EDMONTON — It's been 30 years since Rod Chayko was flung from a flying roller-coaster at West Edmonton Mall, and it bothers him still that there is no memorial at the site to honour the three people who died that day.
Chayko was the lucky one, the only survivor in the last car that jumped the track on the popular Mindbender ride on June 14, 1986. The car had been going about 100 km/h when it struck a pillar and hurled its four passengers to the concrete floor below.
The Mindbender — the world's largest indoor triple-loop roller-coaster in the world's largest indoor amusement park in what was once the world's largest shopping centre — had also been billed as one of the world's safest rides.
It shut down for more than a year and, after safety modifications, remains a main attraction at the mall.
Chayko, a 55-year-old retired welder, lives in Revelstoke, B.C., his once broken body a source of daily pain that he treats with medical marijuana. He kicked prescription painkillers more than a decade ago.
Rodney Chayko smokes medical marijuana at his home in Revelstoke, B.C. on Thursday, December 15, 2016. It's been 30 years since Chayko was flung from a flying roller-coaster at West Edmonton Mall, and it bothers him still that there is no memorial at the site to honour the three people who died that day. (Photo: Jeff Bassett/The Canadian Press)
He's been back to the mall several times over the years, on visits with his children and grandchildren. And although he won't ever go on the Mindbender again, he doesn't want to discourage others from getting on the ride.
The crash was "an accident — plain and simple," he says.
But it's one that should be remembered.
"David, Tony and Cindy are dead and it changed my life forever," says Chayko.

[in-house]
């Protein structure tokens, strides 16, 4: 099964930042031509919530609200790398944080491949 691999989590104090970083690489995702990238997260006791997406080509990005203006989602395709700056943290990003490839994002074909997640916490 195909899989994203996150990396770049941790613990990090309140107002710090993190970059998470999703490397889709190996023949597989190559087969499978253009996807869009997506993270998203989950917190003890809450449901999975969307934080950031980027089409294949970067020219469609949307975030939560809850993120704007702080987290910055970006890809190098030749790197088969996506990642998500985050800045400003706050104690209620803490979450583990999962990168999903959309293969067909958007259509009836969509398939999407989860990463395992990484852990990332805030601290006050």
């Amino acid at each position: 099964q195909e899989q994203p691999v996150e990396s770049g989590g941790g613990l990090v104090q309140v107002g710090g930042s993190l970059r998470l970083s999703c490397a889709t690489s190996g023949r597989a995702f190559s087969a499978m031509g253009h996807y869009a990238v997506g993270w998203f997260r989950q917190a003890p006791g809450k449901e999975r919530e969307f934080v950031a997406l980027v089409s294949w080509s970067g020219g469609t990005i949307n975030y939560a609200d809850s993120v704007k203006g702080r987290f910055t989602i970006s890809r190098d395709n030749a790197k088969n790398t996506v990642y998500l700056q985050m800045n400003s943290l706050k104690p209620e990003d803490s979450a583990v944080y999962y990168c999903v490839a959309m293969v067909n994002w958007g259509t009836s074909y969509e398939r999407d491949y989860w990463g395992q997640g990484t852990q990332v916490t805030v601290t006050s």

"I think about it every day.''
Chayko had been living in Fort McMurray when he and his friend David Sager, 24, of Calgary travelled to the mall for a night of fun. Chayko describes his friend as a thrill-seeker who liked fast cars and had just won an amateur strip-tease contest at a bar a night earlier.
The pair were last to get on the Mindbender and sat in the last car behind Tony Mandrusiak, 24, and his fiancee Cindy Sims, 21.
"I remember feeling it sway and grabbing onto the handle," recalls Chayko. "The next thing, I was landing on the ground."
The Mindbender roller-coaster in West Edmonton Mall. (Photo: Andrew Bain/Getty Images)
The crash shattered his lower legs, crushed half his left shoulder and broke his feet, pelvis, lower back and every rib on his left side.
Doctors who couldn't count all the fractures in his legs thought they might have to amputate, but opted to surgically insert metal plates so the bones might heal. After six months in hospital, Chayko stood in leg braces and married his girlfriend, Joanne.
Chayko eventually ditched the braces and doctors removed the plates from his legs. He continued working for 15 years before he retired because of chronic back pain.
A provincial inquiry eventually blamed the crash on a defunct West German company for design and manufacturing flaws. It found that four bolts had worked loose, allowing a wheel assembly to fall off the roller-coaster car.